Study: Electric is Better than Fossil Fuels

A new study from the International Council on Clean Transportation (ICCT) that looks at lifetime greenhouse gas emissions of passenger cars in Europe, the United States, China, and India, finds that emissions for an EV are significantly lower than a gas-powered vehicle.

A new study from the International Council on Clean Transportation (ICCT), a worldwide nonprofit research group, analyzes the life-cycle greenhouse gas emissions of passenger cars to determine the climate impact of electric vehicles (EVs) versus internal combustion engine (ICE) vehicles. A vehicle's life cycle begins with gathering raw materials for production and ends when taken out of service.

To that end, some critics of the worldwide shift to e-mobility and electrified transportation have suggested EVs are less environmentally friendly overall than vehicles relying on fossil fuels due to more carbon-intensive manufacturing and charging processes. However, the ICCT study confirms a very opposite reality.

"We have a lot of lobby work from parts of the automotive industry saying that electric vehicles are not that much better if you take into account the electricity production and the battery production. We wanted to look into this and see whether these arguments are true," said Georg Bieker, a researcher at ICCT.

Those arguments may hold up initially at the mining and manufacturing stages of building an EV but do not sustain throughout the vehicle's life. According to Bieker, there is a threshold—typically one year—at which point the emissions an EV saves from everyday driving make it the better choice for the environment over a gas-powered vehicle.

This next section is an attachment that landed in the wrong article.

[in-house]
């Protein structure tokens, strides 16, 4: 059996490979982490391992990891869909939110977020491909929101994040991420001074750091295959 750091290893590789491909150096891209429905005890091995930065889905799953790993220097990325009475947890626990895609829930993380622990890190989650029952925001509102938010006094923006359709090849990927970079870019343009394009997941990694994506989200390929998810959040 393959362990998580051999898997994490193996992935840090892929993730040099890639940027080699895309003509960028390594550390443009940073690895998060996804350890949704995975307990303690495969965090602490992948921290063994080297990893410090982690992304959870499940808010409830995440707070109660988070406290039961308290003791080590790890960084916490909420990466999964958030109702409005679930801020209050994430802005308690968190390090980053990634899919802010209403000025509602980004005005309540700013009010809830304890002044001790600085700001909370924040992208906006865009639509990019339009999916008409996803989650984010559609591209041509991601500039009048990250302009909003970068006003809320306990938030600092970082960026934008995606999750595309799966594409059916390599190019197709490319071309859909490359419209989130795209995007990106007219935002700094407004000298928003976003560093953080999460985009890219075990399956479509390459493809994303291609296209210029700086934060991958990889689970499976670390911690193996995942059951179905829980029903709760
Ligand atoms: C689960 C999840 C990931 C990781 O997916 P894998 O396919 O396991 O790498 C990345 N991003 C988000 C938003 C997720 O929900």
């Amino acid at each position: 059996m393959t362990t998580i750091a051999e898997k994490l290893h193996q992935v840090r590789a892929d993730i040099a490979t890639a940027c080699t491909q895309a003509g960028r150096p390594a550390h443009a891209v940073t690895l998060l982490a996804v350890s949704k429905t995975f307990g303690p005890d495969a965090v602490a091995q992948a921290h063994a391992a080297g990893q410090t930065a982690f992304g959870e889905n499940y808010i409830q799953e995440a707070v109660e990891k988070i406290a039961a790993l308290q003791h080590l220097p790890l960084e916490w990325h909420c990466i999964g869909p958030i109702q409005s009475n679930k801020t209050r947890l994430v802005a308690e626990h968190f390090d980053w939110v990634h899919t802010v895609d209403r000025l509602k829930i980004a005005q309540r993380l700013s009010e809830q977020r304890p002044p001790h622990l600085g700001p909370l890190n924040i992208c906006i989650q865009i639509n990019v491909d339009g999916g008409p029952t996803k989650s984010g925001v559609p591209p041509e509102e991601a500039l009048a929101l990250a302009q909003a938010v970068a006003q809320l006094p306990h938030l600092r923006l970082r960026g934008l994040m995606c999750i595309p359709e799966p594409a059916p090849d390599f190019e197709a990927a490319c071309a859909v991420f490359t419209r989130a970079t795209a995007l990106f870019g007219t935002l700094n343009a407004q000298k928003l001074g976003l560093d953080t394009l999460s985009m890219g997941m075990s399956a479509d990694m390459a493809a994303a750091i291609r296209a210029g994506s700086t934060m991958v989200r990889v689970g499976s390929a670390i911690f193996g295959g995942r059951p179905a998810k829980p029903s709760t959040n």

The study's findings bring to light that battery electric vehicles (BEVs) and fuel-cell electric vehicles (FCEVs) powered by renewable energy sources can maintain the low level of carbon emissions needed to align with the Paris Accord's goal of keeping global warming below two degrees centigrade. The study also asserts there is "no realistic pathway to that goal that relies on combustion-engine vehicles, including hybrids of any sort."

The study focused on Europe, the United States, China, and India, which account for about 70 percent of new-car sales worldwide. According to the data, lifetime greenhouse gas emissions (GHG) for an EV in all four markets were significantly lower than a gas-powered vehicle. In Europe, an EV produces between 66 to 69 percent fewer emissions, while the U.S. results are 60 to 68 percent lower. Although the divide is not as wide, EV emissions in China are 37 to 45 percent lower. India saw 19 to 34 percent fewer emissions from EVs.

"One important result of the analysis is to show that life-cycle emissions trends are similar in all four regions, despite the differences among them in vehicle mix, grid mix, and so on. Already for cars registered today, BEVs have better relative GHG emissions performance everywhere than conventional vehicles," said ICCT Deputy Director Rachel Muncrief.

The ICCT analysis comes when most major global automakers from Audi to Volvo have put forth electrification strategies that significantly reduce or eliminate fossil fuel-powered vehicles in the foreseeable future. The study suggests that manufacturers that continue to build gas-powered cars will be working against the efforts of world governments to reduce greenhouse gas emissions to near zero in the next 30 years.